On Thu, Aug 10, 2006 at 05:12:37PM +0900, Francis Cianfrocca wrote:
> 
> This thread has probably gone on long enough ;-) but as I read it, what 
> you're saying here amounts simply to "let's take what's good from each 
> approach and apply it generally." Can't argue with that.

Yeah, that one's usually difficult to argue.  Since the first time I
started working with a language that allowed (actually encouraged)
prefix notation, I've wished for other languages I've used to allow it
as well (such as Perl, et cetera -- though I suppose I could write a
module to handle that, or possibly even find one in CPAN).


> 
> I find it very revealing that you see the primary (borrowable) value in 
> functional languages as coming primarily from *syntactic* elements. 
> Again I may be misreading you, but you can get syntactic innovations 
> from anywhere. The thing that really distinguishes functional programs 
> is that you can reason mathematically (and one hopes, automatically) 
> about their correctness. Rather than being stuck with the whole sorry 
> round of unit-test/debug/regress/repeat that we use with Ruby and every 
> other non-functional language. Apart from the reference to Ada/Diana (a 
> sub-language with a rigorous formal semantics), I haven't heard anyone 
> on this thread try to relate this benefit of functional languages to 
> non-functional ones.

My commentary about a functional "style" being largely centered around
syntax wasn't meant to indicate that only the syntax of functional
programming should be borrowed.  In fact, while there are certain
syntactic features that might be borrowed from functional languages for
certain purposes in Ruby, I think Ruby's syntax is pretty much perfect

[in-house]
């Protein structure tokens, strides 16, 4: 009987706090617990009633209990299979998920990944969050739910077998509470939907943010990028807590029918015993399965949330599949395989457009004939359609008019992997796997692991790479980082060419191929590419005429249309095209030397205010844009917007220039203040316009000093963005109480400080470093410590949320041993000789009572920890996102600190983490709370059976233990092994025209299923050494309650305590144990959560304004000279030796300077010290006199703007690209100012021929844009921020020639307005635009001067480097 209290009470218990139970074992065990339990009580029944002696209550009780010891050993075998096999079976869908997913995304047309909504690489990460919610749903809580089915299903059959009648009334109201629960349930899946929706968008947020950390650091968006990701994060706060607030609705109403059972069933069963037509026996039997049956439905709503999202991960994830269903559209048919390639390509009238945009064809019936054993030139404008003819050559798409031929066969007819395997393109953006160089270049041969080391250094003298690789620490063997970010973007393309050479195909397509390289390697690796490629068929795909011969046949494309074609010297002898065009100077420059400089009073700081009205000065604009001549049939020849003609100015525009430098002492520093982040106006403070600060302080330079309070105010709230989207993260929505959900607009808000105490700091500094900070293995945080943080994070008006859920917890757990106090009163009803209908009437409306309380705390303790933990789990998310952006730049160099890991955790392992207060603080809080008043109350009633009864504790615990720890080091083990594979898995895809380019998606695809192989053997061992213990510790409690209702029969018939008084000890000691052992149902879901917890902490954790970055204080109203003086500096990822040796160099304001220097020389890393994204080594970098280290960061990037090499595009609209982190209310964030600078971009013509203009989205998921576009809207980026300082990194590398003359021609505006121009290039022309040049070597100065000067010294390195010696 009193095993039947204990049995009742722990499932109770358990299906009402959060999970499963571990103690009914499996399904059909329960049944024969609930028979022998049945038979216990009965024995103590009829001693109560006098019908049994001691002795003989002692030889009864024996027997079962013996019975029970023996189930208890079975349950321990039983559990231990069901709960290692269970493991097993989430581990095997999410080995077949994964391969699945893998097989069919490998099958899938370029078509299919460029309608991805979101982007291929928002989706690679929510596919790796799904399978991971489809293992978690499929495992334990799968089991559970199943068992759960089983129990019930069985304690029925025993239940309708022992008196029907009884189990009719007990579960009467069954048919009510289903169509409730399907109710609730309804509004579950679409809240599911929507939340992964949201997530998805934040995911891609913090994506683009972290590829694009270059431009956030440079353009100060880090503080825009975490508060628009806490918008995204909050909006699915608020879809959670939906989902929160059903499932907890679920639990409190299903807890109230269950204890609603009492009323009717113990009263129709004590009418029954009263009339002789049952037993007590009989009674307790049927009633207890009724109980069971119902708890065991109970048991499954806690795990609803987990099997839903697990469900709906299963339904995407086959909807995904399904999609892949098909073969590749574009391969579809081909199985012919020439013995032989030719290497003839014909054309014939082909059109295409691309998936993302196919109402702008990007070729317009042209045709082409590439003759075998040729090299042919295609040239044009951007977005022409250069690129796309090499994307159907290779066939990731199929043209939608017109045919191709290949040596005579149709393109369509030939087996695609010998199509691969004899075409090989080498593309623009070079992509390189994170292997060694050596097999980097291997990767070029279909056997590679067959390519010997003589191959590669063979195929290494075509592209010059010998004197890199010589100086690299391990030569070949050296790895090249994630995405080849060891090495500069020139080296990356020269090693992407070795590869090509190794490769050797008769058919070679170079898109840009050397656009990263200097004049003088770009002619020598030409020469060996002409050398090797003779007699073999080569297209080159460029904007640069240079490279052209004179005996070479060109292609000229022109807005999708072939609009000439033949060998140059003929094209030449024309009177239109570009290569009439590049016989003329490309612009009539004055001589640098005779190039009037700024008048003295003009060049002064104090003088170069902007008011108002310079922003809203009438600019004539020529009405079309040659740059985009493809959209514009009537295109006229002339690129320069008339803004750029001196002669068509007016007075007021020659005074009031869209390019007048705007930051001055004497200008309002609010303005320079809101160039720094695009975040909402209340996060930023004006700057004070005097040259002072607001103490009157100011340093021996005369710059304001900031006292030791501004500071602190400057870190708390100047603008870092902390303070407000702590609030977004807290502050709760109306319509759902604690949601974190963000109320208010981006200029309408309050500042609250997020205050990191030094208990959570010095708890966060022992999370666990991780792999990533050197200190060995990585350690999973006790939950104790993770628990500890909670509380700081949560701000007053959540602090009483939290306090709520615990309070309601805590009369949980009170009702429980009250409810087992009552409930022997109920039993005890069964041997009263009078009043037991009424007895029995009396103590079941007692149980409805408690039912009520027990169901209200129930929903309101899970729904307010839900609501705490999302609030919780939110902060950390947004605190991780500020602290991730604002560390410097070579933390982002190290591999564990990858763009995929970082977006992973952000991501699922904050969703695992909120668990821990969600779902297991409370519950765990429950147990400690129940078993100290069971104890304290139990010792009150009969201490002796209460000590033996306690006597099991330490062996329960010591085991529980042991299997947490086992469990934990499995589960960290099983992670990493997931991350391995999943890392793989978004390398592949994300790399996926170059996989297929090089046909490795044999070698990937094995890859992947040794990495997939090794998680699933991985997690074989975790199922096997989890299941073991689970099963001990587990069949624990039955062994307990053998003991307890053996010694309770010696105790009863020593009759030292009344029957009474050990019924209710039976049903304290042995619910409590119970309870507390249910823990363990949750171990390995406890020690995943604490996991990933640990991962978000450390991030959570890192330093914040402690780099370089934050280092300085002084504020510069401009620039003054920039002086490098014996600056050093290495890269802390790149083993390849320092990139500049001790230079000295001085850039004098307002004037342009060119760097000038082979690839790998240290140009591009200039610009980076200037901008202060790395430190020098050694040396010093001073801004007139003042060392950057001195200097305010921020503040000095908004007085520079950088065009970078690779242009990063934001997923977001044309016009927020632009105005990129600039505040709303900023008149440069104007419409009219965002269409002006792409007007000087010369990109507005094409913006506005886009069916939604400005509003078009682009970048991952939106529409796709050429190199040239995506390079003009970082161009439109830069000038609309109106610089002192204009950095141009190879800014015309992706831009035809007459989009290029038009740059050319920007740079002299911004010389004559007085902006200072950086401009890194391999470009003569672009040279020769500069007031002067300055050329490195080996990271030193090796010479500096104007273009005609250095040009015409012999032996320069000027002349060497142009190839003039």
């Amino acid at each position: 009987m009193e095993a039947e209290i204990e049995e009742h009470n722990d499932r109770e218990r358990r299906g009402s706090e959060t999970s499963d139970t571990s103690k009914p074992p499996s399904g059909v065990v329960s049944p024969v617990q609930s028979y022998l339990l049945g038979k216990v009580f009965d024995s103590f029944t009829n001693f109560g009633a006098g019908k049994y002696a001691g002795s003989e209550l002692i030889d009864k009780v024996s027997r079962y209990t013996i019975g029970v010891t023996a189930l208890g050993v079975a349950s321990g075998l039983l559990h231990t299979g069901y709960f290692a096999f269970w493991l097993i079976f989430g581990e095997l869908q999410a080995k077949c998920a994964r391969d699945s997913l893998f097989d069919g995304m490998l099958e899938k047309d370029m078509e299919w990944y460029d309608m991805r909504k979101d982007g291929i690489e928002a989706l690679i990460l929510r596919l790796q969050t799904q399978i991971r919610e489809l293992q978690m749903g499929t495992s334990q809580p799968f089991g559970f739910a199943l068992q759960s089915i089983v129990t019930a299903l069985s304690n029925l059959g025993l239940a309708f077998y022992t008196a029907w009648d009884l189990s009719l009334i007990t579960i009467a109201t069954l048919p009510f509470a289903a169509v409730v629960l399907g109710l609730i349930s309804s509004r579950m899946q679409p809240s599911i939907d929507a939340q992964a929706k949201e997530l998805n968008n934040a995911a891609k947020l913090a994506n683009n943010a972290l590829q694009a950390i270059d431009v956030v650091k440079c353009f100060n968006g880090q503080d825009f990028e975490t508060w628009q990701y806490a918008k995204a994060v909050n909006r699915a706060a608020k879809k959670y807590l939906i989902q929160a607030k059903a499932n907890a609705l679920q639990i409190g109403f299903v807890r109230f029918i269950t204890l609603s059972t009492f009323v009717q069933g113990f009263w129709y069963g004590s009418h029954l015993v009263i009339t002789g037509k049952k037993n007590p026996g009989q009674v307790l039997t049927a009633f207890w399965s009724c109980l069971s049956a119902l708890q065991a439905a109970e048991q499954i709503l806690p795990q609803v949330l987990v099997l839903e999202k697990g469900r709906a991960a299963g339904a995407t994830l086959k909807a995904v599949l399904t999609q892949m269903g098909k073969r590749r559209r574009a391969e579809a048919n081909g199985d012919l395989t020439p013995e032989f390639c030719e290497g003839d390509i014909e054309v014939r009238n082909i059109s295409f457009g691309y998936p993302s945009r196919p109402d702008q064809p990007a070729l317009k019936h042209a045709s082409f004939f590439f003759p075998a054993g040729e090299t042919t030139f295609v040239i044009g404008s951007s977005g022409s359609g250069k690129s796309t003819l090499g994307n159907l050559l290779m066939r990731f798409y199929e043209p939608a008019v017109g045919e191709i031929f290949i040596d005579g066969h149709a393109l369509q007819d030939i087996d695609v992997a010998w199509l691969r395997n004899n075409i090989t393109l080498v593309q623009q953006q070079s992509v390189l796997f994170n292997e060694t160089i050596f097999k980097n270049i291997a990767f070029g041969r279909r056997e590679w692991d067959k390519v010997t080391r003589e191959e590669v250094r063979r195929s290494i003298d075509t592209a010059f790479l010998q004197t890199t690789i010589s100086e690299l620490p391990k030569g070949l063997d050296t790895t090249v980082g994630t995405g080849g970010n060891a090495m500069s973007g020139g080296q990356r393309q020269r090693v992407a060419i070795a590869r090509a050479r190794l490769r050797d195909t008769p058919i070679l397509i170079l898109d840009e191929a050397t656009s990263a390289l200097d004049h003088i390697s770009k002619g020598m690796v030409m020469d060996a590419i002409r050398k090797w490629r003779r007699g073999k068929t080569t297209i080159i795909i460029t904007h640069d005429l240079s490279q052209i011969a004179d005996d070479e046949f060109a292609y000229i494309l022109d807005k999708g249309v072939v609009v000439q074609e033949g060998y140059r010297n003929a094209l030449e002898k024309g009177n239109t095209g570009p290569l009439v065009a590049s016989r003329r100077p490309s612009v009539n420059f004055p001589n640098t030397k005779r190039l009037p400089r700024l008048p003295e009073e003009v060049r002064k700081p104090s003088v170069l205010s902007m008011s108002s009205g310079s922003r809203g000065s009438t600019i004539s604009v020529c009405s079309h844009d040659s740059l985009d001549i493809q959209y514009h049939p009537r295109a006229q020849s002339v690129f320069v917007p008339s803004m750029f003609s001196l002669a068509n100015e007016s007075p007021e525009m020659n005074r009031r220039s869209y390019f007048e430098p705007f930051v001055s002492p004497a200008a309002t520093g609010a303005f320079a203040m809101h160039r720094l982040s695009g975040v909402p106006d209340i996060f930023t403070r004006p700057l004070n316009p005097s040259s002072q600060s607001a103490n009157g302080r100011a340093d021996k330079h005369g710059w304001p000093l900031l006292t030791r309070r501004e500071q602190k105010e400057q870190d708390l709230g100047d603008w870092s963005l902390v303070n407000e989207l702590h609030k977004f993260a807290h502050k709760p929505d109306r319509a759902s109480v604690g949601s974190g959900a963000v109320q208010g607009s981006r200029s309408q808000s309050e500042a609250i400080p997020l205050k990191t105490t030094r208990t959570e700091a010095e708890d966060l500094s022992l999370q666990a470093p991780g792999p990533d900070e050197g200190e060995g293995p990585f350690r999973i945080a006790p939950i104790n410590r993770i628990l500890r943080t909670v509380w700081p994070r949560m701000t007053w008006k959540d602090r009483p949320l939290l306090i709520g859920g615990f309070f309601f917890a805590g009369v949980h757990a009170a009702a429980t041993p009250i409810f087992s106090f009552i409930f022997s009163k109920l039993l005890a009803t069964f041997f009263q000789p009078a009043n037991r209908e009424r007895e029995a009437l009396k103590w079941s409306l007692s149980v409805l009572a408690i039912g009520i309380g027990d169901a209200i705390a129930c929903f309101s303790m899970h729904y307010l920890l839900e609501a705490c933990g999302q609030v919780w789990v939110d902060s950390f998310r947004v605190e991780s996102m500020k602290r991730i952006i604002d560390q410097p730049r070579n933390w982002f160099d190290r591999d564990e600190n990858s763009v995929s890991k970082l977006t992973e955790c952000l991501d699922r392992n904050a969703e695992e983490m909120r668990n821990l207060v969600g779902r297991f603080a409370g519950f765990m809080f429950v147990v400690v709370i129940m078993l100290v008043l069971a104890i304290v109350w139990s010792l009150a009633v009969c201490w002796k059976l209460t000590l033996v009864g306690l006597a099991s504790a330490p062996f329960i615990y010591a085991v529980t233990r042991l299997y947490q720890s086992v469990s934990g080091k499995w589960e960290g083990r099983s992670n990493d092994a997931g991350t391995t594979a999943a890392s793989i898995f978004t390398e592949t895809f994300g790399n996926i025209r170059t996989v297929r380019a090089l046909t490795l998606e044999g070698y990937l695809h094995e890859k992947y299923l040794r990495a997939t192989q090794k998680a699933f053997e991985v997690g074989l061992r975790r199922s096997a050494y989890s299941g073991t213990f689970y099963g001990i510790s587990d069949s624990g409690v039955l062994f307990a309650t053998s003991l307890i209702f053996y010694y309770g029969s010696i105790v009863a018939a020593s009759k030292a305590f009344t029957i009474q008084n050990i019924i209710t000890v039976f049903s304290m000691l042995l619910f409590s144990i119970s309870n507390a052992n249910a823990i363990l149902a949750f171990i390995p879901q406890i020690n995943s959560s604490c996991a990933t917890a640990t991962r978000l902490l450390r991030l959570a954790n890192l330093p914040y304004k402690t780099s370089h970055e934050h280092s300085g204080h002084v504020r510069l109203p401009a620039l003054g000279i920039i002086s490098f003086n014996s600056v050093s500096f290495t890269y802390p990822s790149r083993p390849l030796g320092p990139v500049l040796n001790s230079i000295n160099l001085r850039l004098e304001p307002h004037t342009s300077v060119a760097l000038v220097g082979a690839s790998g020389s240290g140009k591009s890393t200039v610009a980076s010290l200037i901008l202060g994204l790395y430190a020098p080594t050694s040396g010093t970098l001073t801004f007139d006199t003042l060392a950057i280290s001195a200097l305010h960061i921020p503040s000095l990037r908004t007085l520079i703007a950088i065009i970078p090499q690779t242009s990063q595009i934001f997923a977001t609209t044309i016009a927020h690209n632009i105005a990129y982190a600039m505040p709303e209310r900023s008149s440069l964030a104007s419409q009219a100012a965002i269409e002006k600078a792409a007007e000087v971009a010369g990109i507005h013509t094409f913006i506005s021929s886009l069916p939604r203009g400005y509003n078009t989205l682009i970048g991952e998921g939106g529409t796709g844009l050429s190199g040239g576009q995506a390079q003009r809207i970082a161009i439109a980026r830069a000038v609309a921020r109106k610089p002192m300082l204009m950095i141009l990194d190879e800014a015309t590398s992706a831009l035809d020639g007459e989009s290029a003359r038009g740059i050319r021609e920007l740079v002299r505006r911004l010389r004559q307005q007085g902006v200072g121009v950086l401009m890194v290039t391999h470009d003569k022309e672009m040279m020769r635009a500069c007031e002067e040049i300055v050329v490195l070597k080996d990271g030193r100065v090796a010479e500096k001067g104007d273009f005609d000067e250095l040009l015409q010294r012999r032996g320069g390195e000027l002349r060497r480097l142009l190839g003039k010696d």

for it as it is.  It might be nice to borrow a little more from its
semantic structure, too, though.

I'm not really sure how that could be accomplished without causing
problems for some of the excellent characteristics already embodied by
Ruby, though.  If we made Ruby too "functional", it would just be a Lisp
dialect anyway -- and while Lisp is great, so is Ruby.


> 
> To answer someone else, the ability to automatically process programs is 
> why I'm interested in mini-languages (DSLs) written in Ruby that are 
> non-Turing complete, because they may be decidable, if designed 
> properly. That opens the way (in theory) to the kind of automatic 
> correctness analyzers that you see in pure functional programming. The 
> potential economic benefit is staggering. What proportion of your 
> programming time do you spend debugging today?

That certainly sounds useful.


> 
> If people see the distinctions between "functional" and "non-functional" 
> languages purely in syntactic terms, then this whole discussion is 
> really no deeper than yet another Ruby vs. Python debate.

I'm really not a fan of Python.  It's just . . .

Oh, wait, scratch that -- I don't want to start a flame war.

-- 
CCD CopyWrite Chad Perrin [ http://ccd.apotheon.org ]
"The ability to quote is a serviceable
substitute for wit." - W. Somerset Maugham